Trey Songz Is Superbly Seductive on ‘Trigga,’ Equates Cake With [Redacted]
Release Date: July 1, 2014
With his sixth album Trigga, Trey Songz returns, ribald and ready, to swat middling crooners out of his lane. Ty Dolla $ign, Future, Justin Bieber, Drake, Chris Brown, The Weeknd: In the two years since Songz’s first chart-topping album, Chapter V, a wave of mutable rap and R&B heartthrobs has crested. The genres have always had a certain lugubrious energy in common, but now, more than ever, rappers are dabbling in 3D songwriting and R&B singers are borrowing, or creating, cadences that channel popular hip-hop. It’s a beautiful time to be in the club.
But where Bieber and Brown lack subtlety and Drake and his ilk are limited singers, Trigga finds Songz in peak form and right on time. He even opens the album with a wink at a perennial black Twitter trending topic, sweetly cooing through ostensible metaphors for analingus on “Cake.” “Baby this might sound rude,” he demurs at first, then, “Go on lay your body down all over my plate, once I blow my candles out put it in my face.” Hardly the Marquis de Sade, but Songz’s bedroom rhetoric illuminates possibilities beyond the shrewd masculinity and gendered sexuality of mainstream hip-hop and R&B.
Songz has a graceful, minty, multi-octave range and, despite his consistency, a reputation for being R&B’s man in the wings: too wholesome to be R. Kelly, absent the dimpled wattage of Usher, and lacking Brown’s choreography. Trigga isn’t as cohesive as 2009’s Ready, but it’s a sublime, soulful convergence of the sonic minimalism and oil-slicked synths of today’s hip-hop and R&B (courtesy, mostly, of Young Thug and Migos-famous producer Dun Deal), and its sound provides a charismatic contrast to its almost anhedonic pursuit of pleasure. A 20-track album (!) never felt so breezy.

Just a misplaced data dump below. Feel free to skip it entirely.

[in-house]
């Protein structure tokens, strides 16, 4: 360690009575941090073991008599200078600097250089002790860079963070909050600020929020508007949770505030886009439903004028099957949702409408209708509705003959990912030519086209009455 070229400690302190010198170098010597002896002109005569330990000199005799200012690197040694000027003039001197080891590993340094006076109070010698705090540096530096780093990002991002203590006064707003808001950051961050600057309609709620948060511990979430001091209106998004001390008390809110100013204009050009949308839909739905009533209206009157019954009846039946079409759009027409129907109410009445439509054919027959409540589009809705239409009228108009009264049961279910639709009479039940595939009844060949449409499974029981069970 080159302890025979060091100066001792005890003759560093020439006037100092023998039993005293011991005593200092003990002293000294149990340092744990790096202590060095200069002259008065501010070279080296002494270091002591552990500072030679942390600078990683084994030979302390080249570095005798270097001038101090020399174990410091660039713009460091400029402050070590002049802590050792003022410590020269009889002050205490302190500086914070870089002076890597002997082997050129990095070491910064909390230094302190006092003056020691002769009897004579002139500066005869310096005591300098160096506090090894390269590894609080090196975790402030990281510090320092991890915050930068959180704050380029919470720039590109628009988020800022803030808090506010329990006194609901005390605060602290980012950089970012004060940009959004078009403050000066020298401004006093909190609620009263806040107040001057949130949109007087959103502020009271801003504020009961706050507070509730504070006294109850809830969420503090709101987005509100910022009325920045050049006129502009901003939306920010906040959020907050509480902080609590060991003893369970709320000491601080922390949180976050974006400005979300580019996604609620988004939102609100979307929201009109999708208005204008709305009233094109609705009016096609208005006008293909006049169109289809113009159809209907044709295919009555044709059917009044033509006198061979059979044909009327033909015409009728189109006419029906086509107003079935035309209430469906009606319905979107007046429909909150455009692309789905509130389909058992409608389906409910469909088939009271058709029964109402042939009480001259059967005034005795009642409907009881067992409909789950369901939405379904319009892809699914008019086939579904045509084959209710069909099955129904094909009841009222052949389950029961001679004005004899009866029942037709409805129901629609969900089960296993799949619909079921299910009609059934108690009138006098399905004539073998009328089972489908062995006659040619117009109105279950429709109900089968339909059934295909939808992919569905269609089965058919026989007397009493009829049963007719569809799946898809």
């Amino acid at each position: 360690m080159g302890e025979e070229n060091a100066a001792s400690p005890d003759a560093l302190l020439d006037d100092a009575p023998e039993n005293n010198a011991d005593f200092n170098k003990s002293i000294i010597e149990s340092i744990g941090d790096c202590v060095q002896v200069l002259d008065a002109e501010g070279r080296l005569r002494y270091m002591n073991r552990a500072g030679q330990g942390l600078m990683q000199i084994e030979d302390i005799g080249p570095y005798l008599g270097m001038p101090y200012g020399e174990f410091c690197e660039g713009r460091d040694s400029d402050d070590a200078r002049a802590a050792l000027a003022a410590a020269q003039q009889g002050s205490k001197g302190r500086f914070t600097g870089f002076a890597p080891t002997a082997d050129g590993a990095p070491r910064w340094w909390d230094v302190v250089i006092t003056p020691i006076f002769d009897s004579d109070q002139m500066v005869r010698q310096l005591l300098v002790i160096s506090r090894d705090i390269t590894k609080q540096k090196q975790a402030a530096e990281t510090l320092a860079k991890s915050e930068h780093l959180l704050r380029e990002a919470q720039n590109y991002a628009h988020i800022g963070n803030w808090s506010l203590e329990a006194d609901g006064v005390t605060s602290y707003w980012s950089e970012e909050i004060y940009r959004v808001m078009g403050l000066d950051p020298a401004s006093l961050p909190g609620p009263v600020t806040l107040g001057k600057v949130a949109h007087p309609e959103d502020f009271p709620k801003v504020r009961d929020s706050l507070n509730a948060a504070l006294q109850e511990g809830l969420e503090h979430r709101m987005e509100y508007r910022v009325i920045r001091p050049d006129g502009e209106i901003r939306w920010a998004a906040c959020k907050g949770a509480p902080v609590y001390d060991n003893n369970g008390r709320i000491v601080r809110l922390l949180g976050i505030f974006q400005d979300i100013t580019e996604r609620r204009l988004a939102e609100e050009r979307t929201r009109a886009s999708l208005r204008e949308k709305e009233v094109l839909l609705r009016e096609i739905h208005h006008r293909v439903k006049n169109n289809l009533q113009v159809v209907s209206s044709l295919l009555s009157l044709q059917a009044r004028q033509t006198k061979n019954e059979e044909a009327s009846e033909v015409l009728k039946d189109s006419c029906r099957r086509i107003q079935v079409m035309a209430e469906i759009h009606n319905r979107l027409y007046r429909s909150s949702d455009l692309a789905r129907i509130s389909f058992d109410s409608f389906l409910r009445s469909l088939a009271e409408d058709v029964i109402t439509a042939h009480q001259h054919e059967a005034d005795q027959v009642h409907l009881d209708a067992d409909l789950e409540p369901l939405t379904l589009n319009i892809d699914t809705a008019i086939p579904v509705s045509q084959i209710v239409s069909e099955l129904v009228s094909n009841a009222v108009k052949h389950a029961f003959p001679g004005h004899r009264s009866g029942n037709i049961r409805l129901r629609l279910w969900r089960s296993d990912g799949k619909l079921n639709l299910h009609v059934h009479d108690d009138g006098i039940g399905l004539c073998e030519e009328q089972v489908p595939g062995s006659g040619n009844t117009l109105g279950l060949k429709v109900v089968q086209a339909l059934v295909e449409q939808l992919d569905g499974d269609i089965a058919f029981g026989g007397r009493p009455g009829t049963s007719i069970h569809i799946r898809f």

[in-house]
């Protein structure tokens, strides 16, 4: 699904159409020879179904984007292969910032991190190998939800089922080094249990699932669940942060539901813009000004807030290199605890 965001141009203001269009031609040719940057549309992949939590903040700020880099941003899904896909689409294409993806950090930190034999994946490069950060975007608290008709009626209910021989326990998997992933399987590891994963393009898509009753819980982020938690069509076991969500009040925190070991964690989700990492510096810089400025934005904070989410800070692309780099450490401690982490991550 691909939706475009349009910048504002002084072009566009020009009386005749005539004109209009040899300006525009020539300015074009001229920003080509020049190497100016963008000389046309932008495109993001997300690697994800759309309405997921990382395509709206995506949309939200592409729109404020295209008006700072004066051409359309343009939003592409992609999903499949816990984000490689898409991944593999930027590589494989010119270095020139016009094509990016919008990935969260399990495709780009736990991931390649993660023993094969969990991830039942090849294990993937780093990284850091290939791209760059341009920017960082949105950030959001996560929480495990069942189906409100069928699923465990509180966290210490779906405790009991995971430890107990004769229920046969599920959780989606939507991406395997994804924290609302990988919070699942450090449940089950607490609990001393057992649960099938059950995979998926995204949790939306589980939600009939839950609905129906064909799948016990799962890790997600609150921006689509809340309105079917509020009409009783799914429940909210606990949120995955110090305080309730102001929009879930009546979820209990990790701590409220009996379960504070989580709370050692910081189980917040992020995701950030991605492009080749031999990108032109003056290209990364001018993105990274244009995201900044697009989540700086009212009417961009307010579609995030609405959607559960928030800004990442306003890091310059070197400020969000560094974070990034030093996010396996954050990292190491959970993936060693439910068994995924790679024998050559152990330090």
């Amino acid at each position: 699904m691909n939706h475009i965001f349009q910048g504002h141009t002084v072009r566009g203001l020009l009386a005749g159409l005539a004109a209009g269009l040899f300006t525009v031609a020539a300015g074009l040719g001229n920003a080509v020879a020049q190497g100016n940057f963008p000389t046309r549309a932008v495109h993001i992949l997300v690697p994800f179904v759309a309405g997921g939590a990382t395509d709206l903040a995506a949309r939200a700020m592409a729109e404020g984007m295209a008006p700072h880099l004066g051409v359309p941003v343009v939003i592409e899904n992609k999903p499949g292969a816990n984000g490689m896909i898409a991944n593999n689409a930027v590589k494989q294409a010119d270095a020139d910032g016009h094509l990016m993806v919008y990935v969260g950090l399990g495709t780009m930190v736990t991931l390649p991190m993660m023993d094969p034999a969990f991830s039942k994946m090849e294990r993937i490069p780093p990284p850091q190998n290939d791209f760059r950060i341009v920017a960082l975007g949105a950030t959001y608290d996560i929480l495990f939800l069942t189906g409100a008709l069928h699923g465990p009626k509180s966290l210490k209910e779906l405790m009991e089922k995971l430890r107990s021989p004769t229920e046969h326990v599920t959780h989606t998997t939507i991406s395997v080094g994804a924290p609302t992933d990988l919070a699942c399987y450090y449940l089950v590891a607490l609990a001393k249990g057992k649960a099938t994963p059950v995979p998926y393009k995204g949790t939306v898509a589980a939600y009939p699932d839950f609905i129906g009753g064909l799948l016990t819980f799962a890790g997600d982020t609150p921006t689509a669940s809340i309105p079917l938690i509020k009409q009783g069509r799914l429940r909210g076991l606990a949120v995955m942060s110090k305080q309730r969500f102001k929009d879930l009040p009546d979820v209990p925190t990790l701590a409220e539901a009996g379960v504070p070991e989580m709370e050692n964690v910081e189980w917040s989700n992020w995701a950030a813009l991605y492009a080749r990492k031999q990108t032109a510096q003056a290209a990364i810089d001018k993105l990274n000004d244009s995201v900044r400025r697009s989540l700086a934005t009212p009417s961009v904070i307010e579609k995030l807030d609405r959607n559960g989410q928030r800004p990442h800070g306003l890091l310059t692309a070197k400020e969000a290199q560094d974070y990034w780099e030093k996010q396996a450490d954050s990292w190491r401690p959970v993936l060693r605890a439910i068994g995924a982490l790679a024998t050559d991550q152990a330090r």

Songz is seductive and encouraging over the ultraviolet slap of DJ Mustard on “Na Na,” the album’s Fugees-sampling lead single, and turns a pocket-dial mishap into a smouldering ballad with a gorgeous minor scale hook on “Smart Phones.” A placid, Yann Tiersen-esque ambient piano sample anchors the bitter ballad “Y.A.S. (You Ain’t Shit).” And for all of the album’s chauvinistic needling (like analogizing women of different ethnicities to exotic cars on “Foreign,” and bringing a giddy Justin Bieber along for the ride on the remix) he sets up Nicki Minaj for a centrifugal counterpoint on “Touchin’ Lovin,'” a song that interpolates a melody from Notorious B.I.G. and R. Kelly’s “Fuck You Tonight.” Sneering, she comes in with her own boudoir manifesto: “Sometimes I tell ‘em I love ‘em because I just want to fuck ‘em.”